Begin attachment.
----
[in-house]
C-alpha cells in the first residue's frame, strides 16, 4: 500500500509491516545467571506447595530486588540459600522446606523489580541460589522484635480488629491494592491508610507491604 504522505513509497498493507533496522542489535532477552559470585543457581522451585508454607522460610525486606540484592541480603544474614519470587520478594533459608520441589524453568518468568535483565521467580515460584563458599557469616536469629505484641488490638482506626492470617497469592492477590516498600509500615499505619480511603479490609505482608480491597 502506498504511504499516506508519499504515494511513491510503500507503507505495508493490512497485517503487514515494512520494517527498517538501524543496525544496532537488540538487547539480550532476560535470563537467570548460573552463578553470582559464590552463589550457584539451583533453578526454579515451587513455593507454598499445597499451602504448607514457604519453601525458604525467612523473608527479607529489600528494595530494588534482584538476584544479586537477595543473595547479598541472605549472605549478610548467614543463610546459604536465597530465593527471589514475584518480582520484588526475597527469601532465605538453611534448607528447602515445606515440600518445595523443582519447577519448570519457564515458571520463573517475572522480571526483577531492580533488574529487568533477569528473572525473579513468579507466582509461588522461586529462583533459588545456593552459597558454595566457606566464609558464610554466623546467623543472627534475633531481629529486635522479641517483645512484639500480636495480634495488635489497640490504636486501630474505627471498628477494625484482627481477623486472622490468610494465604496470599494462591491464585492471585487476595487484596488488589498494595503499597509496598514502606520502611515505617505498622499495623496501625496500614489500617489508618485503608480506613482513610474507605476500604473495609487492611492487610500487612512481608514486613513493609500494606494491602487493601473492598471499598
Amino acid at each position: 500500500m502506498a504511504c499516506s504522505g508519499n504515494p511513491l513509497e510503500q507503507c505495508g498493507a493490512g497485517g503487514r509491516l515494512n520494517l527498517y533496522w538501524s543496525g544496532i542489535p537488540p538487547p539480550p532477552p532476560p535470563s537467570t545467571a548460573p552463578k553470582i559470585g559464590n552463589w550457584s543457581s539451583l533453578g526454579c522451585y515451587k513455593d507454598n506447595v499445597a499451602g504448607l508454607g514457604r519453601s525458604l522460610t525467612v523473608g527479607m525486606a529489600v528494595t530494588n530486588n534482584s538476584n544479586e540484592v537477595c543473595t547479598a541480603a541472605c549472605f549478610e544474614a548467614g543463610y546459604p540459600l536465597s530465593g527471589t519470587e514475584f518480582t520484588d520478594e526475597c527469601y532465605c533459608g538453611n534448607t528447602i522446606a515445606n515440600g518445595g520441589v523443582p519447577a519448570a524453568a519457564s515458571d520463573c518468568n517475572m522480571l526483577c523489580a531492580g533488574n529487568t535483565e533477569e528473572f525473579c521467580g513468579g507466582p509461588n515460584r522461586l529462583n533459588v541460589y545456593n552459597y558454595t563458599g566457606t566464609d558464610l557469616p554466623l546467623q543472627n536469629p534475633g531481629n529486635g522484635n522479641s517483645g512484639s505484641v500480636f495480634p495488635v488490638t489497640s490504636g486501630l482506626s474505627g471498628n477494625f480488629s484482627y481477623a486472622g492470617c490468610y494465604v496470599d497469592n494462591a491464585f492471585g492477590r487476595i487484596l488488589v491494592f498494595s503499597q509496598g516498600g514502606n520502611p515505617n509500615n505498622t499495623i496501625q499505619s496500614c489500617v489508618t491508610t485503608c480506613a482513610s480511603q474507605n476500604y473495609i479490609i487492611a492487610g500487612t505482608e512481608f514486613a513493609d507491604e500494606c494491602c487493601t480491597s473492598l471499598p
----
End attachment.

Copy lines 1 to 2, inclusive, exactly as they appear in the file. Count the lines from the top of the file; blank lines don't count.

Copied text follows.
[in-house]
C-alpha cells in the first residue's frame, strides 16, 4: 500500500509491516545467571506447595530486588540459600522446606523489580541460589522484635480488629491494592491508610507491604 504522505513509497498493507533496522542489535532477552559470585543457581522451585508454607522460610525486606540484592541480603544474614519470587520478594533459608520441589524453568518468568535483565521467580515460584563458599557469616536469629505484641488490638482506626492470617497469592492477590516498600509500615499505619480511603479490609505482608480491597 502506498504511504499516506508519499504515494511513491510503500507503507505495508493490512497485517503487514515494512520494517527498517538501524543496525544496532537488540538487547539480550532476560535470563537467570548460573552463578553470582559464590552463589550457584539451583533453578526454579515451587513455593507454598499445597499451602504448607514457604519453601525458604525467612523473608527479607529489600528494595530494588534482584538476584544479586537477595543473595547479598541472605549472605549478610548467614543463610546459604536465597530465593527471589514475584518480582520484588526475597527469601532465605538453611534448607528447602515445606515440600518445595523443582519447577519448570519457564515458571520463573517475572522480571526483577531492580533488574529487568533477569528473572525473579513468579507466582509461588522461586529462583533459588545456593552459597558454595566457606566464609558464610554466623546467623543472627534475633531481629529486635522479641517483645512484639500480636495480634495488635489497640490504636486501630474505627471498628477494625484482627481477623486472622490468610494465604496470599494462591491464585492471585487476595487484596488488589498494595503499597509496598514502606520502611515505617505498622499495623496501625496500614489500617489508618485503608480506613482513610474507605476500604473495609487492611492487610500487612512481608514486613513493609500494606494491602487493601473492598471499598